Becoming a better ally at Next Step
Guest column by Lauren Gardner, sophomore business major.
Two weekends ago, I participated in the most meaningful experience of my Chapman career, so far at least.
I was fortunate enough to be one of about 70 attendees of the Next Step social justice retreat in Mentone, Calif., near Big Bear. It changed my life, and that’s not a phrase I use lightly. I learned not only to be a better ally for social justice, but also a better member of the Chapman community, and I think everyone on our campus could benefit from the same lessons.
Going into the retreat, I thought I knew what to expect. I’d learn ways to combat racism, oppression against the LGBTQIA community and so forth. To be honest, I thought I’d have little to learn, since I had friends in these subordinated groups.
As a white, heterosexual, middle class young woman born and raised in a largely homogenous community, it turns out I had a lot to learn. Shocking, I know.
In all seriousness, I was fascinated by how much I didn’t know about these communities I already considered myself an ally for. At Next Step, I got to evaluate some of the root causes for the maladroit, prejudiced perception of the dominant (read: white, heterosexual) and subordinated (read: people of color, LGBTQIA) groups in American society. Even though I have two jobs and struggle to pay some of my bills, I can still be considered privileged because of my Casper-toned skin.
What’s more, I saw how difficult it can be for members of the LGBTQIA community to feel safe on campus. As a woman, I worry when I have to walk the two blocks from campus to my house after my night lecture class. Factor in the string of hate incidents that racked our campus last semester, and imagine how it must feel to be a young lesbian or transgender student placed in the same situation.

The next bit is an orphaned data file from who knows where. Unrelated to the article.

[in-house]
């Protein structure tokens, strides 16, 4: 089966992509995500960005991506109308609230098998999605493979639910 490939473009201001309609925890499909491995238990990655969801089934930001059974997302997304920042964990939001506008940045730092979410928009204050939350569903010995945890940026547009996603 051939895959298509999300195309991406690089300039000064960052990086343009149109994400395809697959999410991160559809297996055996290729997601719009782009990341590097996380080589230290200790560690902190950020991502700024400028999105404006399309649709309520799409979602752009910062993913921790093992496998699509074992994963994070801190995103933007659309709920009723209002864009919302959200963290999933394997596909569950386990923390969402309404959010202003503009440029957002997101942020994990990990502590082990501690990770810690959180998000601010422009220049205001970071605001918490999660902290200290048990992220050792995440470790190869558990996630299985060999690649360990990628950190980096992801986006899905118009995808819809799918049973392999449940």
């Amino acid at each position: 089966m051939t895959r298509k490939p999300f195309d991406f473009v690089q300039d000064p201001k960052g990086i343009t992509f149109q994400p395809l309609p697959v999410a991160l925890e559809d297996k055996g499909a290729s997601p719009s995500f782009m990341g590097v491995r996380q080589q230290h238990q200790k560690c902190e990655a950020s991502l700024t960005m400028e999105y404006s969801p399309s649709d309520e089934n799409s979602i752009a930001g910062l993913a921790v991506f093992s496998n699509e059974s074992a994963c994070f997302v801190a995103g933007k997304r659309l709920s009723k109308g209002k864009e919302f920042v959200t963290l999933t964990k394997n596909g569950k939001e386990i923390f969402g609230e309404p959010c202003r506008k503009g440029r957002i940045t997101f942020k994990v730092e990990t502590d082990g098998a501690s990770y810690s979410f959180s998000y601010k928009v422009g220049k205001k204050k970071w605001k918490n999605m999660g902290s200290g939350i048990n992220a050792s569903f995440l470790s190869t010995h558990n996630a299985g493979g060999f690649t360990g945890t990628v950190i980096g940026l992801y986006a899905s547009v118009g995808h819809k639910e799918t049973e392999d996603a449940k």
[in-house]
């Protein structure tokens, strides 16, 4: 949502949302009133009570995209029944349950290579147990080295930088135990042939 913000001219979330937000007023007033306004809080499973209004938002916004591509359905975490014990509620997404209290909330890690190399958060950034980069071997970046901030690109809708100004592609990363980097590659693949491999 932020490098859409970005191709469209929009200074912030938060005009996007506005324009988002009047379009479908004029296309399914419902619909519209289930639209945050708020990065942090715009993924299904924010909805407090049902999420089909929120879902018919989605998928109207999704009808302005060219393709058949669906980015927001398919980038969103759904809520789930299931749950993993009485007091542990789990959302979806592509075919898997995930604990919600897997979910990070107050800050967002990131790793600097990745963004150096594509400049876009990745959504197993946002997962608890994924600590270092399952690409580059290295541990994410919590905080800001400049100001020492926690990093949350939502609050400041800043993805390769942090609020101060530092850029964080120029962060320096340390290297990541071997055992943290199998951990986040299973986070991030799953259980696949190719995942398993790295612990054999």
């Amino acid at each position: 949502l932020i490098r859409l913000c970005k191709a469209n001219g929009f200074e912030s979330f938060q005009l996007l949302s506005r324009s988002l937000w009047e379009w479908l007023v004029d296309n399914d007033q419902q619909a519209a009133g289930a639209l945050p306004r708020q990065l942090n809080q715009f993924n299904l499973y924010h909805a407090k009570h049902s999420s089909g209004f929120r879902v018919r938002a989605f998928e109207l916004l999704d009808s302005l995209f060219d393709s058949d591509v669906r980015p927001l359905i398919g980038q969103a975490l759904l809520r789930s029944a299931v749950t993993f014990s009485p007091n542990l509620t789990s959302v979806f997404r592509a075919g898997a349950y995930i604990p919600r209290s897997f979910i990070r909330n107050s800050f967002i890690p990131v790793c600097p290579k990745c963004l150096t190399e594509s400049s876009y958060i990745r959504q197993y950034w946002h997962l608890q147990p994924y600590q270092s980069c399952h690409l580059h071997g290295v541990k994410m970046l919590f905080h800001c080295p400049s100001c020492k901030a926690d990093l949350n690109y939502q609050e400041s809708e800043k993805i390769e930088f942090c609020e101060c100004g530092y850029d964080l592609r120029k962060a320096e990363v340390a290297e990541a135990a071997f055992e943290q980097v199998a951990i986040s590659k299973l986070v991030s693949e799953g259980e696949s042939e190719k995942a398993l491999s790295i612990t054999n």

I think everyone on our campus should participate in this retreat, particularly our faculty members. In my retreat small group, we discussed what an impact it would have on campus if top administrators like Dean Price, Chancellor Struppa and President Doti participated in Next Step just once. We as a school proclaim a message of inclusiveness, but I think we’d all be able to practice what we preach much better if we were more educated about what it means to be a social justice ally.
I plan on getting Safe Space certified and hoping to attend more Queer/Straight Alliance (QSA) and Black Student Union (BSU) events on campus. I’m going to use my voice to stand up for others who don’t have my privileges.
I still have a lot to learn, but I can’t think of a more noble cause to devote my time to. I challenge you to do the same. Apply for Next Step next spring. Educate yourself. Join the growing chorus of voices standing up for equity.